Two employees of the U.S. Army Corps of Engineers and two others were arrested Tuesday in a $20 million bribery and kickback case that prosecutors say helped pay for the purchase of more than a dozen properties, Rolex and Cartier watches, fancy sports cars and hotel accommodations, first-class airline tickets and a trove of other personal luxuries.
Prosecutors say the case may be one of the largest procurement fraud schemes in the nation's history.
An indictment unsealed Tuesday includes charges of bribery, conspiracy and unlawful kickbacks. The two Army Corps employees, Kerry F. Khan, a program manager, and Michael A. Alexander, a program director, received kickbacks in exchange for directing government contracts to a subcontractor specializing in software encryption devices and other information technology, prosecutors say. The men had the authority either to order products and services through government contracts or to secure funding for projects.
Also charged are Khan's son, Lee A. Khan, who prosecutors say controlled a consulting company with his father and also benefited from the scheme, and Harold F. Babb, the director of contracts for Eyak Technology LLC. Eyak Technology is a subsidiary of an Alaska native corporation with Virginia operations. It was the prime contractor for a five-year, $1 billion contract administered by the Army Corps of Engineers.
The alleged scheme, which authorities say spanned roughly four years, involved phony and inflated invoices for government contracts and millions of dollars in kickbacks that were funneled through a network of shell companies in the United States and around the world.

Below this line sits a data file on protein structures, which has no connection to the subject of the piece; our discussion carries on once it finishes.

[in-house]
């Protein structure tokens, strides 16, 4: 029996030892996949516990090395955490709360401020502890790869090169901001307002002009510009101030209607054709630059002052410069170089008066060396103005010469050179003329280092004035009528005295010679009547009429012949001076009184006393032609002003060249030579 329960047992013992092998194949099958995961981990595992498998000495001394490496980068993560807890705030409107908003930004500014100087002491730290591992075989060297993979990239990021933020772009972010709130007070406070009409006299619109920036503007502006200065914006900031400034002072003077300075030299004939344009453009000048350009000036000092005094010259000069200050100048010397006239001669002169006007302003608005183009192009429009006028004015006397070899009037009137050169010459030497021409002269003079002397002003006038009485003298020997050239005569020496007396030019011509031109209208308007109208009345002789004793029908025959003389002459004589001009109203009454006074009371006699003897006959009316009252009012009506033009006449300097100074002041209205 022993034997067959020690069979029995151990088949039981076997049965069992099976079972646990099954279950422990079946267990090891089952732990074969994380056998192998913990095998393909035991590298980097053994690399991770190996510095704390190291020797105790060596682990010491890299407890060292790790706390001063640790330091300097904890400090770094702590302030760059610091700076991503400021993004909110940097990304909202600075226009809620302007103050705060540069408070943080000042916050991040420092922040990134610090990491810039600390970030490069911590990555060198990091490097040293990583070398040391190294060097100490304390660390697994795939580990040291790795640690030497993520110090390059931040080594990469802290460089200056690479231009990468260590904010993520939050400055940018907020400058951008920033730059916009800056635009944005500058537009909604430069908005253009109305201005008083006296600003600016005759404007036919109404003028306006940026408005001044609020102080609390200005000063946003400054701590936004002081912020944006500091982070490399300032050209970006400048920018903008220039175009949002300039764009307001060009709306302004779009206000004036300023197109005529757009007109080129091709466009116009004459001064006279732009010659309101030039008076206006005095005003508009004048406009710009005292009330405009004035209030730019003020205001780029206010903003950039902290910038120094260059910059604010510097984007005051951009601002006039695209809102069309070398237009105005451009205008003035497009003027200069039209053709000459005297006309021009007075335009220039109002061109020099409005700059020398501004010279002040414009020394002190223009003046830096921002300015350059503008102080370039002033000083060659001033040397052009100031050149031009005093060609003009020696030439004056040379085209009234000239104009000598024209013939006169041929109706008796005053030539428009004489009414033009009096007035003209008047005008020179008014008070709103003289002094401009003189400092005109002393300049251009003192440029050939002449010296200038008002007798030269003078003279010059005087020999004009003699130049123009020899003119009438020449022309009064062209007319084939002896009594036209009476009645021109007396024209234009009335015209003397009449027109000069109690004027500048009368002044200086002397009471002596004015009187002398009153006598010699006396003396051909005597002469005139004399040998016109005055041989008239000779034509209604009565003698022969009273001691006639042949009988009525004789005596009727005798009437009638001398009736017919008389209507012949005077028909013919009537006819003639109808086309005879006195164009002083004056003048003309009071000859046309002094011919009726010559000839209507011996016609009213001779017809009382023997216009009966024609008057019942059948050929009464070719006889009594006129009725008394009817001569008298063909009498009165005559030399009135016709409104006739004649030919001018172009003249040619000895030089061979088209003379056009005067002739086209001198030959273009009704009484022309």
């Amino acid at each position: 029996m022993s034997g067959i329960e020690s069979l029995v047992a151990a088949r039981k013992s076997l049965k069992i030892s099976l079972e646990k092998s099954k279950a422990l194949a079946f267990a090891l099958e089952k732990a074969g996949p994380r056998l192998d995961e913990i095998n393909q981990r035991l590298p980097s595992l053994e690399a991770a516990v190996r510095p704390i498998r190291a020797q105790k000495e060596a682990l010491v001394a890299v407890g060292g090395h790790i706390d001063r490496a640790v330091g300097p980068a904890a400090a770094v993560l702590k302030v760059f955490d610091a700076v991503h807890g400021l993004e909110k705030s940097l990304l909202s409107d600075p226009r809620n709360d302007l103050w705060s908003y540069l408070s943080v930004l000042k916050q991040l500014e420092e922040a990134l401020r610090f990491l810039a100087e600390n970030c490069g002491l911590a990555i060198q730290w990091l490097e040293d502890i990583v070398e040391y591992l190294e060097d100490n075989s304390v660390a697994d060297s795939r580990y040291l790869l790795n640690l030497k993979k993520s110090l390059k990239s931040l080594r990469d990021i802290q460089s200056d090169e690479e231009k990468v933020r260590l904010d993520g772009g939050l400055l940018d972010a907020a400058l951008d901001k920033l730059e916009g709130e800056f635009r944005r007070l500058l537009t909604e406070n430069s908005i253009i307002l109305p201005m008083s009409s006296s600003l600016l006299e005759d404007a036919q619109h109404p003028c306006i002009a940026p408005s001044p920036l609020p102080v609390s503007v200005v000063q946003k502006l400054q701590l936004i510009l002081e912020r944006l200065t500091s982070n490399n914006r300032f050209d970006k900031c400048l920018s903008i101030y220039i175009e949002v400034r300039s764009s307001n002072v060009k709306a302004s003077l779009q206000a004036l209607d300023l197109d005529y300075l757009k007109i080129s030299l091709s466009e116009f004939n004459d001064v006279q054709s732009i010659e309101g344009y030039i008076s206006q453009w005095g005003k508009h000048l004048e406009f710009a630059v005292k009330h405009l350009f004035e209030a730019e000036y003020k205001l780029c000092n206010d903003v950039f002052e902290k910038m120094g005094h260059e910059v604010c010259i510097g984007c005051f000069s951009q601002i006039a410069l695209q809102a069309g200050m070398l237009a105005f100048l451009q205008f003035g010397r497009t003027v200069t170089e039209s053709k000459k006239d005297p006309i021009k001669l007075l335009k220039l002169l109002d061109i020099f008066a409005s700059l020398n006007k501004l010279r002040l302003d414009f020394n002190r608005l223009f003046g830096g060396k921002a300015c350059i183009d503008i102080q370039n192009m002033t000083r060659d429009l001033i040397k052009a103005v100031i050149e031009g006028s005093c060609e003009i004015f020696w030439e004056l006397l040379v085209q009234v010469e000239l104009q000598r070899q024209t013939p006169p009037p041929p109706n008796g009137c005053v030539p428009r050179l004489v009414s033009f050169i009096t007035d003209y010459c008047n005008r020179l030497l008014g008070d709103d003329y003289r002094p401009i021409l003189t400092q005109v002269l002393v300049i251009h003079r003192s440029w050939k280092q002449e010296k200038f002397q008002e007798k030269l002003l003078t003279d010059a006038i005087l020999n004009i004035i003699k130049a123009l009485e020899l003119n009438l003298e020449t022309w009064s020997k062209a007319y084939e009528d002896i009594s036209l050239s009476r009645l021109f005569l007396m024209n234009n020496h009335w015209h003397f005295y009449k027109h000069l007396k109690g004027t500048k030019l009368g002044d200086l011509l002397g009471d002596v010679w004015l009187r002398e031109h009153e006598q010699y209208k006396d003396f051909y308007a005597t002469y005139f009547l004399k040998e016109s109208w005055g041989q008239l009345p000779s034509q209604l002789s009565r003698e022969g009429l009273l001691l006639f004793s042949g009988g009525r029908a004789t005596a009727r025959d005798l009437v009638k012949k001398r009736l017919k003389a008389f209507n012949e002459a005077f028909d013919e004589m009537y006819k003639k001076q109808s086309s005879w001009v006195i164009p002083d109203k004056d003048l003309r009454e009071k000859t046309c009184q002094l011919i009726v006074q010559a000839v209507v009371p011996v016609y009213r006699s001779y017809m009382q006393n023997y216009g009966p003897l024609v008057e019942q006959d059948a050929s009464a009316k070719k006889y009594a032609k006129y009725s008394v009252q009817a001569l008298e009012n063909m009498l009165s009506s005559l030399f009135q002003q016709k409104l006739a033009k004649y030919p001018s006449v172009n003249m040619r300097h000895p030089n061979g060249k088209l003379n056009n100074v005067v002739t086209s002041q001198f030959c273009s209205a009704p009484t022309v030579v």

U.S. Attorney Ronald Machen, the top prosecutor in the District of Columbia, said at a news conference that the indictment alleges "one of the most brazen federal procurement scandals in our nation's history."
"This scheme was staggering in scope," he later said. "I think it surprised all of us."
All four defendants appeared in federal court for an arraignment a few hours after their arrest. They wore street clothes but with their feet shackled so they could only take tiny steps into the courtroom. Their attorneys entered pleas of not guilty on their behalf but said they hadn't even had time to closely read the 42-page indictment.
Prosecutors say Khan and Alexander received the kickbacks in exchange for causing the government to award contracts to a Virginia-based subcontractor identified in the indictment only as Company A and as a subcontractor for EyakTek. The company's chief technology officer, who was also not named in the indictment but is described as a co-conspirator, submitted fake and inflated invoices to the Army Corps of Engineers, either directly or through EyakTek, and the work was certified as completed, prosecutors say.
Prosecutors say the money, approximately $20 million in inflated expenses, was then funneled back to the four defendants. The Khans also agreed to transfer money to a relative imprisoned for a drug trafficking crime to prevent him from snitching on them to law enforcement, according to the indictment.